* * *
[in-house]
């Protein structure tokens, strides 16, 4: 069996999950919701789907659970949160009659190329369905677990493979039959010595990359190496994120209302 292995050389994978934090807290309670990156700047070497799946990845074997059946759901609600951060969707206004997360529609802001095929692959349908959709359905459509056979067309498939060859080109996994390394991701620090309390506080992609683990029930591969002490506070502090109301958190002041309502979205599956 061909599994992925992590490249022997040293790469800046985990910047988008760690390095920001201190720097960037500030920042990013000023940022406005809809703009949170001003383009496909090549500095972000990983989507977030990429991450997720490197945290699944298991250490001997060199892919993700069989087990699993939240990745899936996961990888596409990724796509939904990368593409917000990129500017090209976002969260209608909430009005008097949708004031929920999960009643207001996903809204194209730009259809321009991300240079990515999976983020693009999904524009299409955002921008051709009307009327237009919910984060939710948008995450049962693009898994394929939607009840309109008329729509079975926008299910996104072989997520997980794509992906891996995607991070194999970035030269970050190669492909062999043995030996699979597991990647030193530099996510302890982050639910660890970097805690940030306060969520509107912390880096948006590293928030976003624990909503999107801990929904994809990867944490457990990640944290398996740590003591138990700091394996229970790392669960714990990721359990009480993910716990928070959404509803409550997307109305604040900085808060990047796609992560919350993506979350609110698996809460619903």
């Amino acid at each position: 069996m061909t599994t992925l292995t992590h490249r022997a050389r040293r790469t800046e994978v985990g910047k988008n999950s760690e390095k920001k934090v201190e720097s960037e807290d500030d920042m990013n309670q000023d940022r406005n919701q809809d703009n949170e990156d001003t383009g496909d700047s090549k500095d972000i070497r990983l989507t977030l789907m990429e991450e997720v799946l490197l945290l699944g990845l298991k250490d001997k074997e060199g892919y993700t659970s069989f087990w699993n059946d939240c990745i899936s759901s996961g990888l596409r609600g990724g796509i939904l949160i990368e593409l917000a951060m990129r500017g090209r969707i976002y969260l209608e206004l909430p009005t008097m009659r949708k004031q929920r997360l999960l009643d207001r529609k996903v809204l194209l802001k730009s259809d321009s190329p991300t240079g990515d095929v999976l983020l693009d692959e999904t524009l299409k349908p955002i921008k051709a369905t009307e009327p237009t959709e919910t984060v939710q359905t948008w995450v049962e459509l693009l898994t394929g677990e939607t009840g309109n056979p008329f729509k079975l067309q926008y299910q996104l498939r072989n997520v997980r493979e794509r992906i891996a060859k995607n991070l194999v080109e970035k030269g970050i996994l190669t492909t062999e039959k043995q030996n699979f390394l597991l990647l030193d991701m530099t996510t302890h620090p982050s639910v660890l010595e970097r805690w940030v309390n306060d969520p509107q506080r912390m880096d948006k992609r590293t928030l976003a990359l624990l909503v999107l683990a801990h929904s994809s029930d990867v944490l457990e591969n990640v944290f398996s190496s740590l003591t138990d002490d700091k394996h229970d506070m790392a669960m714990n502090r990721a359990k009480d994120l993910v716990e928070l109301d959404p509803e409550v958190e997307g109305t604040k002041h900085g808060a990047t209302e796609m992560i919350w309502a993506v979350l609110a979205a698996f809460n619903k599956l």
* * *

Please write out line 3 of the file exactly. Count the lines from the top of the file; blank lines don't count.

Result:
């Amino acid at each position: 069996m061909t599994t992925l292995t992590h490249r022997a050389r040293r790469t800046e994978v985990g910047k988008n999950s760690e390095k920001k934090v201190e720097s960037e807290d500030d920042m990013n309670q000023d940022r406005n919701q809809d703009n949170e990156d001003t383009g496909d700047s090549k500095d972000i070497r990983l989507t977030l789907m990429e991450e997720v799946l490197l945290l699944g990845l298991k250490d001997k074997e060199g892919y993700t659970s069989f087990w699993n059946d939240c990745i899936s759901s996961g990888l596409r609600g990724g796509i939904l949160i990368e593409l917000a951060m990129r500017g090209r969707i976002y969260l209608e206004l909430p009005t008097m009659r949708k004031q929920r997360l999960l009643d207001r529609k996903v809204l194209l802001k730009s259809d321009s190329p991300t240079g990515d095929v999976l983020l693009d692959e999904t524009l299409k349908p955002i921008k051709a369905t009307e009327p237009t959709e919910t984060v939710q359905t948008w995450v049962e459509l693009l898994t394929g677990e939607t009840g309109n056979p008329f729509k079975l067309q926008y299910q996104l498939r072989n997520v997980r493979e794509r992906i891996a060859k995607n991070l194999v080109e970035k030269g970050i996994l190669t492909t062999e039959k043995q030996n699979f390394l597991l990647l030193d991701m530099t996510t302890h620090p982050s639910v660890l010595e970097r805690w940030v309390n306060d969520p509107q506080r912390m880096d948006k992609r590293t928030l976003a990359l624990l909503v999107l683990a801990h929904s994809s029930d990867v944490l457990e591969n990640v944290f398996s190496s740590l003591t138990d002490d700091k394996h229970d506070m790392a669960m714990n502090r990721a359990k009480d994120l993910v716990e928070l109301d959404p509803e409550v958190e997307g109305t604040k002041h900085g808060a990047t209302e796609m992560i919350w309502a993506v979350l609110a979205a698996f809460n619903k599956l």